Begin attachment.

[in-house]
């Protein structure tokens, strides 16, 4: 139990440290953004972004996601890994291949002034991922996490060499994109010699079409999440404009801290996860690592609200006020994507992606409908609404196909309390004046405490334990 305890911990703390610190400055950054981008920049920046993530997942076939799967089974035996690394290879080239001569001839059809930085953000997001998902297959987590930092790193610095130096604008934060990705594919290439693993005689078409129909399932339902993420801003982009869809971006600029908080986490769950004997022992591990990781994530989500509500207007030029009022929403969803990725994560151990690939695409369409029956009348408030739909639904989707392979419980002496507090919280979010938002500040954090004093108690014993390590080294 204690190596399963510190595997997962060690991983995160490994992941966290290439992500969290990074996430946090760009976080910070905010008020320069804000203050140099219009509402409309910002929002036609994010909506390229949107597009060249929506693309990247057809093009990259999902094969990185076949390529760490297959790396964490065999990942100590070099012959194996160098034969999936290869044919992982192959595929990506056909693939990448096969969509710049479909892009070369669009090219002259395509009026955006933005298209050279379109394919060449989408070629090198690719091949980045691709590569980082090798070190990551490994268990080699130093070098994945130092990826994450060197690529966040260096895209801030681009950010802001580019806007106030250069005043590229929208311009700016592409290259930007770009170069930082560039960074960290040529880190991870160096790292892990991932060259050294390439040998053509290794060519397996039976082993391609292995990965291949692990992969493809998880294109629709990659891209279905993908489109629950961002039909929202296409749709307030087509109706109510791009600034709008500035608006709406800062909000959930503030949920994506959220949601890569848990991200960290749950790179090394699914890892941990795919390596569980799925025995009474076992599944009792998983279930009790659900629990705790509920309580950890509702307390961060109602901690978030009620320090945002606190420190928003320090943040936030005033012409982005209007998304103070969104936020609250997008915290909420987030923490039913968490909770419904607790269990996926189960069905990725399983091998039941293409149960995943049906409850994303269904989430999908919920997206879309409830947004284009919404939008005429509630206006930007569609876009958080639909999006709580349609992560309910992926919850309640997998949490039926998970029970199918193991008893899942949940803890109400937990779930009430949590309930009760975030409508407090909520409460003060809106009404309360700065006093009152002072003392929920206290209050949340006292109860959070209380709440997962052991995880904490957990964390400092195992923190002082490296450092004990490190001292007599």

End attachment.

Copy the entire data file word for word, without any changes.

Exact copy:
[in-house]
């Protein structure tokens, strides 16, 4: 139990440290953004972004996601890994291949002034991922996490060499994109010699079409999440404009801290996860690592609200006020994507992606409908609404196909309390004046405490334990 305890911990703390610190400055950054981008920049920046993530997942076939799967089974035996690394290879080239001569001839059809930085953000997001998902297959987590930092790193610095130096604008934060990705594919290439693993005689078409129909399932339902993420801003982009869809971006600029908080986490769950004997022992591990990781994530989500509500207007030029009022929403969803990725994560151990690939695409369409029956009348408030739909639904989707392979419980002496507090919280979010938002500040954090004093108690014993390590080294 204690190596399963510190595997997962060690991983995160490994992941966290290439992500969290990074996430946090760009976080910070905010008020320069804000203050140099219009509402409309910002929002036609994010909506390229949107597009060249929506693309990247057809093009990259999902094969990185076949390529760490297959790396964490065999990942100590070099012959194996160098034969999936290869044919992982192959595929990506056909693939990448096969969509710049479909892009070369669009090219002259395509009026955006933005298209050279379109394919060449989408070629090198690719091949980045691709590569980082090798070190990551490994268990080699130093070098994945130092990826994450060197690529966040260096895209801030681009950010802001580019806007106030250069005043590229929208311009700016592409290259930007770009170069930082560039960074960290040529880190991870160096790292892990991932060259050294390439040998053509290794060519397996039976082993391609292995990965291949692990992969493809998880294109629709990659891209279905993908489109629950961002039909929202296409749709307030087509109706109510791009600034709008500035608006709406800062909000959930503030949920994506959220949601890569848990991200960290749950790179090394699914890892941990795919390596569980799925025995009474076992599944009792998983279930009790659900629990705790509920309580950890509702307390961060109602901690978030009620320090945002606190420190928003320090943040936030005033012409982005209007998304103070969104936020609250997008915290909420987030923490039913968490909770419904607790269990996926189960069905990725399983091998039941293409149960995943049906409850994303269904989430999908919920997206879309409830947004284009919404939008005429509630206006930007569609876009958080639909999006709580349609992560309910992926919850309640997998949490039926998970029970199918193991008893899942949940803890109400937990779930009430949590309930009760975030409508407090909520409460003060809106009404309360700065006093009152002072003392929920206290209050949340006292109860959070209380709440997962052991995880904490957990964390400092195992923190002082490296450092004990490190001292007599």